North Jersey Builds a Lot of Housing, and Here’s How They Do It
The pace of new residential construction is picking up in New York City, but it’s the west side of the Hudson that is undergoing the region’s most dramatic building boom.
On a per-capita basis, Hudson County and Bergen County in New Jersey have issued far more building permits than the five boroughs over the past several years, thanks to strong market demand, significantly lower construction costs, and a willingness of some New Jersey municipalities to seek out and plan for dense, transit-oriented development.
Consider that since January of 2012, nearly 15,000 new building permits were issued in Brooklyn. But if the borough had issued the same number of permits as Hudson County, on a per capita basis, there would have been almost 37,000 permits issued in Brooklyn over that time.
“Many communities in New Jersey that do have access to transit have been very pro-active about zoning for mixed use, higher density, transit-village appropriate development,” said Courtenay Mercer of the Regional Plan Association. “A lot of them recognize this as a great way to promote economic development.”
Brian Stolar of the Pinnacle Companies, a developer active in northern New Jersey, says that many cities want to take advantage of market trends favoring urban living.
“Some of the municipalities are recognizing that one, it’s a trend you don’t want to get in the way of, and secondly it is good for their own proceeds as a source of revenue.”
While a lot of new development is planned for Jersey City and the “Gold Coast,” there is also a lot of recent activity in cities and towns further inland, like Secaucus, Lyndhurst, the City of Orange, Harrison and Newark. Developers are reacting to strong market demand and are also attracted by lower construction costs than what they would pay in the five boroughs.
“This is a widespread phenomenon outside of the Gold Coast,” said Tim Evans of New Jersey Future, a non-profit group that advocates for transit-oriented development in the state. “It’s a real thing. It’s not just the cities – it’s the older towns.”
Many new residential developments in New Jersey are a result of the state’s redevelopment process, in which municipalities declare certain areas in need of redevelopment, develop a new zoning regime for the area, and in some cases acquire or condemn property for redevelopment. The municipality then offers developers tax abatements in the form of “payments in lieu of taxes,” or PILOTs, though these abatements are generally not as generous as those given in New York City through the 421-a program.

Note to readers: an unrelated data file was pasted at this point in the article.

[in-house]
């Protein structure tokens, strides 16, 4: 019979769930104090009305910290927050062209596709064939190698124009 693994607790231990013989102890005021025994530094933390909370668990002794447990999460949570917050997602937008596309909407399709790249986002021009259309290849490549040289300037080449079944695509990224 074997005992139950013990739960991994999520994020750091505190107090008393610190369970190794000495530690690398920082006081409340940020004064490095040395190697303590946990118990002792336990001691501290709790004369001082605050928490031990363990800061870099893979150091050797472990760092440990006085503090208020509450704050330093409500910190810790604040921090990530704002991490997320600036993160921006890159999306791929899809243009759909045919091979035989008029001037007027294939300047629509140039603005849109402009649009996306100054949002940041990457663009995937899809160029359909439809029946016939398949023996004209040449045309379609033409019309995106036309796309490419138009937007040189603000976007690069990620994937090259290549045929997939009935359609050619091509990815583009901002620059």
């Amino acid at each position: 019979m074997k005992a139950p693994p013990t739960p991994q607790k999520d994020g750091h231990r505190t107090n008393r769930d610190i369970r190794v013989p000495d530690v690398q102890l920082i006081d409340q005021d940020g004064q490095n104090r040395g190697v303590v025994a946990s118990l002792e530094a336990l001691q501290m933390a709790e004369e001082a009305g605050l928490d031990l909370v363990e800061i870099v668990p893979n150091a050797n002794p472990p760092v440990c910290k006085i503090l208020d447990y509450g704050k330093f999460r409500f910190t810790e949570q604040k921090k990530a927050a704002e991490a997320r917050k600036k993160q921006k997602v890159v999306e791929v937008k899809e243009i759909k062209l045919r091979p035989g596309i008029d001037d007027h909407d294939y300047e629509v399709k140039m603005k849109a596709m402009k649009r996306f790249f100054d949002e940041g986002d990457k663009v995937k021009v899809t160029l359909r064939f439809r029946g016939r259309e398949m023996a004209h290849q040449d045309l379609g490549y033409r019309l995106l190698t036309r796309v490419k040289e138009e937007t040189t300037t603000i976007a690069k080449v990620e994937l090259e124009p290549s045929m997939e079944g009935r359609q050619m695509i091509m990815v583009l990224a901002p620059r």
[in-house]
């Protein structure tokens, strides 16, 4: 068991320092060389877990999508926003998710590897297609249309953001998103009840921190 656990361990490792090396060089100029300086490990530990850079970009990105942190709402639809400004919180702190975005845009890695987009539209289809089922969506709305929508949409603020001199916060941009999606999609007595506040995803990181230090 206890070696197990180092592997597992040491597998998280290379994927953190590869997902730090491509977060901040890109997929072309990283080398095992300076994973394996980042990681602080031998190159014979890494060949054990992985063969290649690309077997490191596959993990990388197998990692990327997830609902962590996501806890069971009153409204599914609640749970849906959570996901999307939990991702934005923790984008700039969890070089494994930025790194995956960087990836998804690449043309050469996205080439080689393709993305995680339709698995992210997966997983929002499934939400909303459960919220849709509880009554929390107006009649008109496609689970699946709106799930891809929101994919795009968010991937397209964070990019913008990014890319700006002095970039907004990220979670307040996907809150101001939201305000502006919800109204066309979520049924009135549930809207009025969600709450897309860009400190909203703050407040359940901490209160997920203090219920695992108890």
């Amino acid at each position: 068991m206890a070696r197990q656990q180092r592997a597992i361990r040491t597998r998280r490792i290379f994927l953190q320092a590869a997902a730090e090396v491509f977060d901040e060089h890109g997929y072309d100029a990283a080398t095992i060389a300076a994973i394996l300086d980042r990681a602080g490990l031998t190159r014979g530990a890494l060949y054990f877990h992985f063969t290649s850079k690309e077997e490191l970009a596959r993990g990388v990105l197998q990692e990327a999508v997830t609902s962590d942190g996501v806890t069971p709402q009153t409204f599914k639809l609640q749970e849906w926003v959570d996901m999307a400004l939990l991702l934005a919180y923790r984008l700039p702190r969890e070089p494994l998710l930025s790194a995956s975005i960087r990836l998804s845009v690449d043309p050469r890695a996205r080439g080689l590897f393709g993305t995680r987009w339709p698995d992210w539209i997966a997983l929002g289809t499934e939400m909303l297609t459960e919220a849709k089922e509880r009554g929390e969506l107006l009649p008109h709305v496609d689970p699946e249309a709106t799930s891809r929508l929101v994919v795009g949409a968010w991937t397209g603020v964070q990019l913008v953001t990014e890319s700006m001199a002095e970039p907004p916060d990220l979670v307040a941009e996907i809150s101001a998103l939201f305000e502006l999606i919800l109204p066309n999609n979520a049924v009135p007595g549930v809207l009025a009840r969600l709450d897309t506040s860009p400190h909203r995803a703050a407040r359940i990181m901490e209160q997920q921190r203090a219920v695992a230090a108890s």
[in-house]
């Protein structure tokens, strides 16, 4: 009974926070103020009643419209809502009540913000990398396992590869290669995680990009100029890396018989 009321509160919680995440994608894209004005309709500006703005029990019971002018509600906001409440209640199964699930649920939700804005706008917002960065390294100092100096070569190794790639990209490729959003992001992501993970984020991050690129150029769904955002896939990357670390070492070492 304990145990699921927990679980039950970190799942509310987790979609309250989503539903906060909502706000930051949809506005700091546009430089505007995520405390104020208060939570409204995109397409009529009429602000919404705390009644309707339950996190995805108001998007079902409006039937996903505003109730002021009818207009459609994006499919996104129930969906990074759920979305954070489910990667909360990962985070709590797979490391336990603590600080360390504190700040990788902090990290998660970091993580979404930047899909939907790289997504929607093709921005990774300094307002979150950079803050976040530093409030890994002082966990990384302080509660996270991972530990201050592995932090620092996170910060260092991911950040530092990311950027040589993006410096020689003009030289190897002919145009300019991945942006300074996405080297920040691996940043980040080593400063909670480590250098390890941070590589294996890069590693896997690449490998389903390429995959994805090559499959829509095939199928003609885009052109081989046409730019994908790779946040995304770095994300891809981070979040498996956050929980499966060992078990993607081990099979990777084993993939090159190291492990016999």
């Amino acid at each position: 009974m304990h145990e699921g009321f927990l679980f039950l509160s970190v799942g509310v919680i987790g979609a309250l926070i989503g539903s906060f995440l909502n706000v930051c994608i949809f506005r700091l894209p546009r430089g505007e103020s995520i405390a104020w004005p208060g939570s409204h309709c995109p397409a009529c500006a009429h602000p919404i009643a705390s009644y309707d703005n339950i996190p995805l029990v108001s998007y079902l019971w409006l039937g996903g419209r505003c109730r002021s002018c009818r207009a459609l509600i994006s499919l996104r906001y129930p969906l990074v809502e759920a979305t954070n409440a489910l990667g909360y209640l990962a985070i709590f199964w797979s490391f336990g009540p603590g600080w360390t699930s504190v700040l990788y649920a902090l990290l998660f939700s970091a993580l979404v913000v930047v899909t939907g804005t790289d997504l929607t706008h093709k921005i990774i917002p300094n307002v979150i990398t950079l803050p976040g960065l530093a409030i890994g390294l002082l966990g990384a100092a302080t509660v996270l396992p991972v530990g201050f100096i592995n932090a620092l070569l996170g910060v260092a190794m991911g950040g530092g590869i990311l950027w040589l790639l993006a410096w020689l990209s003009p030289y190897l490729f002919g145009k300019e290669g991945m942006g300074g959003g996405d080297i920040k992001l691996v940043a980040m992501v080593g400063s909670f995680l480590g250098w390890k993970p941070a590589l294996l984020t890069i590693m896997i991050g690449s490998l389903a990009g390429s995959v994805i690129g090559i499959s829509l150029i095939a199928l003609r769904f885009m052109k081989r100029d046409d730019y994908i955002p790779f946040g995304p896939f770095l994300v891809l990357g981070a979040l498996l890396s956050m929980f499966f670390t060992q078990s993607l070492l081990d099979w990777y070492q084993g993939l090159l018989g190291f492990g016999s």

There are 40 redevelopment areas in Jersey City alone, according to the Jersey City Redevelopment Agency’s website. In Harrison, a town just east of Newark with a stop on the PATH train, dramatic redevelopment of the station area occurred as part of a redevelopment initiative.
“Those projects are all being done under the formal redevelopment process,” said Joseph Maraziti, a land use lawyer that has represented municipalities in matters of land use and redevelopment. “It is very process-oriented, strict and time consuming, but powerful, in terms of the outcome.”
In Harrison, the results have been powerful indeed, as the entire station area has become transformed by new mixed-use developments appealing to Manhattan commuters.
“In New Jersey there are virtually no as-of-right [multi-family] projects,” said Ronald Ladell, Senior Vice President of AvalonBay Communities, referring to projects that abide by the existing zoning code and don’t need any discretionary approvals. AvalonBay has recently completed projects in redevelopment areas in North Bergen, Wood-Ridge and Bloomfield.
“In Hoboken, a lot of those projects are redevelopment projects, they’re not as-of-right development,” said Maraziti, noting that the redevelopment process is often beneficial for both the municipality and the developer. “In the redevelopment process the city can be true partners and shape the outcome of the project – the timing, design, all the details – and also extract parks, amenities, infrastructure improvements.”
At the same time, the tax abatements and structured payment schedule make it easier for developers in the early years of a project to line up financing and to “make the numbers work.”
“One of the factors that assists a city’s rejuvenation is when there is strong political leadership, whether from the mayor or other governing body, along with talented municipal professionals,” said Ladell of AvalonBay. Jersey City in particular is known for its strong leadership and high-quality planning staff.
Some municipalities require developers to include affordable units or to contribute to affordable housing funds. Montclair in Essex County, for example, requires that 10 percent of the units in new developments to be affordable in its redevelopment areas.
But even the market-rate housing in many New Jersey communities is affordable by New York standards. New condos in Jersey City and Hoboken can be found for between $500 and $700 a square foot. Comparable condos in Long Island City and downtown Brooklyn, on the other hand, are asking between $900 and $1,000 per square foot.
This value is attracting migrants from New York City, though a large number of New Jersey residents are also moving to the five boroughs. About 7,700 New York City residents moved to Hudson County in 2012, according to Census data, while 5,500 people from Hudson County moved to New York. In the case of Bergen County, more people moved to New York City than made the reverse migration.
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